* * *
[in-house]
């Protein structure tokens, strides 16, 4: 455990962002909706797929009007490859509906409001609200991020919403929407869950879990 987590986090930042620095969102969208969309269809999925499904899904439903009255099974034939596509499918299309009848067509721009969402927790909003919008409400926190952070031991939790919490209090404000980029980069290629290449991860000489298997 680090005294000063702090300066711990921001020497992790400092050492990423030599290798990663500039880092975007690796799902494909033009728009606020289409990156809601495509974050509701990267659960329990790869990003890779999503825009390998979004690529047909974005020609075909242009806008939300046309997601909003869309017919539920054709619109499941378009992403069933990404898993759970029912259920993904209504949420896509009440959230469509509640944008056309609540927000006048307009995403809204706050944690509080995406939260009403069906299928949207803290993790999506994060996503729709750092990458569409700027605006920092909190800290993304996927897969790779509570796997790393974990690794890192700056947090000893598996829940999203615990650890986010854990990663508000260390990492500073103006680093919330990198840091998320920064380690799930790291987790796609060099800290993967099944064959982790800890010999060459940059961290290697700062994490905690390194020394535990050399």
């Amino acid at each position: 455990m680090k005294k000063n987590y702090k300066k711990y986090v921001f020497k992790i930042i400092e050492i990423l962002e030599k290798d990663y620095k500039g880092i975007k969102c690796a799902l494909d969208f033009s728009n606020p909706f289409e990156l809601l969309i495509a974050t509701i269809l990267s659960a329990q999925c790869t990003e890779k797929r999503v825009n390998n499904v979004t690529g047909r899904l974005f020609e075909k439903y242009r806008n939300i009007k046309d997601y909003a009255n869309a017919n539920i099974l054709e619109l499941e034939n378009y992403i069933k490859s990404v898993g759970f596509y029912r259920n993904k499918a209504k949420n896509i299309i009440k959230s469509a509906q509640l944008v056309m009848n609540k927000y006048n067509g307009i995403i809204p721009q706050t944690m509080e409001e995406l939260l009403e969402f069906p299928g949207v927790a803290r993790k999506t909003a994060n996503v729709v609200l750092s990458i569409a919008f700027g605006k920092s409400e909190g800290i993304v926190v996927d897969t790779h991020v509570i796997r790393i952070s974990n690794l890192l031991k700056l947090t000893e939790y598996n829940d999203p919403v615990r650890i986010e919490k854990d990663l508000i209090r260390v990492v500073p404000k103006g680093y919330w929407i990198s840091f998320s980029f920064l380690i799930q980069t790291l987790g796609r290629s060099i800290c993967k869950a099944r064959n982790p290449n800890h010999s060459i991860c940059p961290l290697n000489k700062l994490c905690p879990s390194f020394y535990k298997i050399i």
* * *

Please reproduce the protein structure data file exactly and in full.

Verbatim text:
[in-house]
């Protein structure tokens, strides 16, 4: 455990962002909706797929009007490859509906409001609200991020919403929407869950879990 987590986090930042620095969102969208969309269809999925499904899904439903009255099974034939596509499918299309009848067509721009969402927790909003919008409400926190952070031991939790919490209090404000980029980069290629290449991860000489298997 680090005294000063702090300066711990921001020497992790400092050492990423030599290798990663500039880092975007690796799902494909033009728009606020289409990156809601495509974050509701990267659960329990790869990003890779999503825009390998979004690529047909974005020609075909242009806008939300046309997601909003869309017919539920054709619109499941378009992403069933990404898993759970029912259920993904209504949420896509009440959230469509509640944008056309609540927000006048307009995403809204706050944690509080995406939260009403069906299928949207803290993790999506994060996503729709750092990458569409700027605006920092909190800290993304996927897969790779509570796997790393974990690794890192700056947090000893598996829940999203615990650890986010854990990663508000260390990492500073103006680093919330990198840091998320920064380690799930790291987790796609060099800290993967099944064959982790800890010999060459940059961290290697700062994490905690390194020394535990050399």
């Amino acid at each position: 455990m680090k005294k000063n987590y702090k300066k711990y986090v921001f020497k992790i930042i400092e050492i990423l962002e030599k290798d990663y620095k500039g880092i975007k969102c690796a799902l494909d969208f033009s728009n606020p909706f289409e990156l809601l969309i495509a974050t509701i269809l990267s659960a329990q999925c790869t990003e890779k797929r999503v825009n390998n499904v979004t690529g047909r899904l974005f020609e075909k439903y242009r806008n939300i009007k046309d997601y909003a009255n869309a017919n539920i099974l054709e619109l499941e034939n378009y992403i069933k490859s990404v898993g759970f596509y029912r259920n993904k499918a209504k949420n896509i299309i009440k959230s469509a509906q509640l944008v056309m009848n609540k927000y006048n067509g307009i995403i809204p721009q706050t944690m509080e409001e995406l939260l009403e969402f069906p299928g949207v927790a803290r993790k999506t909003a994060n996503v729709v609200l750092s990458i569409a919008f700027g605006k920092s409400e909190g800290i993304v926190v996927d897969t790779h991020v509570i796997r790393i952070s974990n690794l890192l031991k700056l947090t000893e939790y598996n829940d999203p919403v615990r650890i986010e919490k854990d990663l508000i209090r260390v990492v500073p404000k103006g680093y919330w929407i990198s840091f998320s980029f920064l380690i799930q980069t790291l987790g796609r290629s060099i800290c993967k869950a099944r064959n982790p290449n800890h010999s060459i991860c940059p961290l290697n000489k700062l994490c905690p879990s390194f020394y535990k298997i050399i």